Oh yes, one other thing I wanted to convey about the W body cars, a platform that spawned some good models over the years. I am by no means a huge GM fanboi – when GM makes a dog I am the first to say it, and I recognize their habit of less-than-stellar designs. But I am fair about it, giving credit where credit is due as I did in the comments above.
      But while I do like select W bodies overall, there are two things that GM did over the years that handicapped the platform: one was the cheap interiors, and the other were the outdated powertrains. GM should have updated to six-speed automatics 10 to 15 years ago, and should have also updated to DOHC engines across the line from the get-go in 1988. It is RETARDED that my dad’s 2006 Chevy Impala has a 4-speed auto and even more RETARDED that it has a ridiculously underpowered pushrod 3.5L motor. In the 1980′s the pushrod motors were somewhat excusable, but in 2006 it was a clear sign of GM’s atrophy. The import motors of that displacement are getting 270+ HP, while our old pushrod 3.5 is rated at 205. Come on!! I completely agree that the old 3800 series motors were reliable, but from a performance standard they were woefully inadequate in the American midsize sedan market. It is very typically GM that the 2012 Impalas have finally gotten a powertrain that’s competitive now that the car is being retired. Thank God GM finally seems to have gotten the powertrain gospel in it’s new cars.

  • avatar
    jrocco001

    I had one of these and never really drove it hard. At 70K the valve covers were leaking oil, and a transmission flush at 100K effectively killed it – the service tech told me it was typical for a flush to wash sediment into some valve that managed pressure in the transmission….mine began doing superhard, very fast shifts after that at low rpm. This was my first car that I purchaed on my own – had higher hopes it would last longer.

  • avatar
    MRF 95 T-Bird

    For GM these cars were ahead of their time Supercharged V6 w/240 hp abs and 4wheel discs. Especially compared to previous gen W-Body with poorer quality and the awful door mount seat belts. Quality was much better and the interiors were more refined than the Roger Smith era plastics. I once considered the 2dr GP but figured I’d stick with another V8 RWD T-Bird.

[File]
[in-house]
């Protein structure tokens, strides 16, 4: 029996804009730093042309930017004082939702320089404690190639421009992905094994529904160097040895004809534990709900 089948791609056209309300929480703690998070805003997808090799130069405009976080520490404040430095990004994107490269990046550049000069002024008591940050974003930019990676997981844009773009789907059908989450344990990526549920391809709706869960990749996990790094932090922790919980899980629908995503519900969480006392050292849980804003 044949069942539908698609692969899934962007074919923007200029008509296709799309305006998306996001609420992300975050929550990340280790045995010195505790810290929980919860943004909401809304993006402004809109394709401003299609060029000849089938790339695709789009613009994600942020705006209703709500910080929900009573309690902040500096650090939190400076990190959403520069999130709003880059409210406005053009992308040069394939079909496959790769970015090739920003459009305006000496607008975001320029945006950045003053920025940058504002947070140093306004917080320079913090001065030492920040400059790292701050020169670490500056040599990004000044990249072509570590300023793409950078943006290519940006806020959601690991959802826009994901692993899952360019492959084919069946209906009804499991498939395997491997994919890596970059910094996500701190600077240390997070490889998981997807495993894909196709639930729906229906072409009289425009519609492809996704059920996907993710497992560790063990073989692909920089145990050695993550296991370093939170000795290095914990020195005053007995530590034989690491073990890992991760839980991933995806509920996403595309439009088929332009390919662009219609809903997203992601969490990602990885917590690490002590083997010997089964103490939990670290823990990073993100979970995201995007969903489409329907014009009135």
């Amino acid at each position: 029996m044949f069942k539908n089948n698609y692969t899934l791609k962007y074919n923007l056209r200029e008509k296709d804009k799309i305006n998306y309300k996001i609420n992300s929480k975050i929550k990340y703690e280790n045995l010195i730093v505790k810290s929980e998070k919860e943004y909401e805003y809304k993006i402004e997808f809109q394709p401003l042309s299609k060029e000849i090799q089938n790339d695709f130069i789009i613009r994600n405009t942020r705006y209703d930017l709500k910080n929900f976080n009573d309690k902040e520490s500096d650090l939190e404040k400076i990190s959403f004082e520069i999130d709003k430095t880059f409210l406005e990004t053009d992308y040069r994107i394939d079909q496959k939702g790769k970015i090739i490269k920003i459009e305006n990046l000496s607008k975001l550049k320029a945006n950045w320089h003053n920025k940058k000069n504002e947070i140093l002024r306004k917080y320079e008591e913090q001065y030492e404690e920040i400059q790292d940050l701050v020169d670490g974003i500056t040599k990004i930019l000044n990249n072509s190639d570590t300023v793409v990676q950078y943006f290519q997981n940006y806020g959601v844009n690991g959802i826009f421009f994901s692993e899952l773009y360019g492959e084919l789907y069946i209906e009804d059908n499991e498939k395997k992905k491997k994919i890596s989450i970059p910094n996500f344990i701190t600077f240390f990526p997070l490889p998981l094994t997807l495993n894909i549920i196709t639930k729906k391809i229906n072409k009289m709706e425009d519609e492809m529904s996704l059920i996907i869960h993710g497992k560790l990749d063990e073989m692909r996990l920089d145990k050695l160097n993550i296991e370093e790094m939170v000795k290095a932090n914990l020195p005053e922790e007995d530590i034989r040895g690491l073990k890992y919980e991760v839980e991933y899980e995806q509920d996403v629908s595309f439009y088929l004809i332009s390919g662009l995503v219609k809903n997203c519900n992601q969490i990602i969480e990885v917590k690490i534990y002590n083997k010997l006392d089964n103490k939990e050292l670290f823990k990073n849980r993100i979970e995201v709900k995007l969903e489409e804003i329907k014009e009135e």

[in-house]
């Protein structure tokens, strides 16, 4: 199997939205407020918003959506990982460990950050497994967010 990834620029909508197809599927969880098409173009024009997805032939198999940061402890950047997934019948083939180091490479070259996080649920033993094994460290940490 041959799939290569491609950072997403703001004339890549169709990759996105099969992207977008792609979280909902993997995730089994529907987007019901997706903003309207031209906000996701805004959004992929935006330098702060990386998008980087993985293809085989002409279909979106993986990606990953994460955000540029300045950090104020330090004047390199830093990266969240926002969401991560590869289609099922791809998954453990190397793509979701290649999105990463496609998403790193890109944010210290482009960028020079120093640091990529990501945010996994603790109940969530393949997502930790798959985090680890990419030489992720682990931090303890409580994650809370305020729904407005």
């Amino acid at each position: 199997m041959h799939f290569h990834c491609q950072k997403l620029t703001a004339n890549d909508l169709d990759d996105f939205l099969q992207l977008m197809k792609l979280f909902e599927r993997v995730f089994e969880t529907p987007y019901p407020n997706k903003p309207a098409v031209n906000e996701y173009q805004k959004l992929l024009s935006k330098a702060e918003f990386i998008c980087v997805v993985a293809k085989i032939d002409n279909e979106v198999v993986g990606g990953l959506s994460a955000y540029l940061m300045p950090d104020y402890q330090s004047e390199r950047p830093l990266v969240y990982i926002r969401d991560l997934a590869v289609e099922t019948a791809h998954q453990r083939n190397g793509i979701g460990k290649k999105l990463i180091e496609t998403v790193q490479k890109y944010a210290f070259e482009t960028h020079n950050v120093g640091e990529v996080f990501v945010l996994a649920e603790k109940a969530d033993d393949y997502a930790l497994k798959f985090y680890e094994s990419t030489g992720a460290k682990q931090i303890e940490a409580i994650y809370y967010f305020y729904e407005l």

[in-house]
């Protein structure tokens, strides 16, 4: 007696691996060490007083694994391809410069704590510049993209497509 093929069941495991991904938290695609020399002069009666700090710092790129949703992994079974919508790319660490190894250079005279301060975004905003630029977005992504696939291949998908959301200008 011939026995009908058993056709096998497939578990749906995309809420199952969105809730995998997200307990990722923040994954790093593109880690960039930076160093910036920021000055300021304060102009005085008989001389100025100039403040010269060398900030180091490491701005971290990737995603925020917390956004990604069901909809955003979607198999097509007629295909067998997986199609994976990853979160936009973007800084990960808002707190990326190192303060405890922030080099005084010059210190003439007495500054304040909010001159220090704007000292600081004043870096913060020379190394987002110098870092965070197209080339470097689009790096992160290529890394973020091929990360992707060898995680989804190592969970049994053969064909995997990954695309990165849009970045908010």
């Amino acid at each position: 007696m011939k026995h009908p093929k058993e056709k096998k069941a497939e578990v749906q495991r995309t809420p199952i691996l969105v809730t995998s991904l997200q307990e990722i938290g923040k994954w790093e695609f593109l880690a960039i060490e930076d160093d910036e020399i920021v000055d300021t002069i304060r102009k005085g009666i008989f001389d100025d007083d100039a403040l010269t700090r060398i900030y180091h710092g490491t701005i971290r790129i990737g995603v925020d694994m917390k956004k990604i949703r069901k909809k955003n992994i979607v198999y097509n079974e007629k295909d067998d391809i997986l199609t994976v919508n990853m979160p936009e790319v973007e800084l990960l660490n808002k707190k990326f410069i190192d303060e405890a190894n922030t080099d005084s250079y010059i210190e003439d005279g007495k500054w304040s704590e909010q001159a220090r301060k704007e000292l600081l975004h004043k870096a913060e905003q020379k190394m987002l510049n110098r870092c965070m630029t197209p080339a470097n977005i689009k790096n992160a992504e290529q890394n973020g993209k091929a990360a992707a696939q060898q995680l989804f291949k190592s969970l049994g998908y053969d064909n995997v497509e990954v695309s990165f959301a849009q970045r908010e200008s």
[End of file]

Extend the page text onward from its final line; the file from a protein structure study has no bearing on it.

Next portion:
An aftermarket company was tweeking these to 280-300 hp w/Ram Air. The torque steer must be severe since anything FWD w/over 250 hp can be a bit much to handle.

    It’s a shame GM did not offer the 3800 SC in their higher end halo cars such as the Reatta and Toronado, though it was offered in the Buick Park Ave and Riviera.

    • 0 avatar
      cyberc9000

      Then GM went and doubled down on torque steer out of the factory and threw a 5.3L V8 in the W-bodies. I never got a chance to drive one, but that must’ve been an…interesting ride.

    • 0 avatar
      jayzwhiterabbit

      W bodies always had 4-wheel disks since ’88. My ’88 base Cutlass Supreme had them, and my dad’s ’89 base Grand Prix did, too.


Back to TopLeave a Reply

You must be logged in to post a comment.

Subscribe without commenting

Recent Comments

New Car Research

Get a Free Dealer Quote

Staff

  • Contributing Writers

  • Jack Baruth, United States
  • Brendan McAleer, Canada
  • Marcelo De Vasconcellos, Brazil
  • Vojta Dobes, Czech Republic
  • Matthias Gasnier, Australia
  • W. Christian 'Mental' Ward, Abu Dhabi
  • Mark Stevenson, Canada
  • Cameron Aubernon, United States
  • J Emerson, United States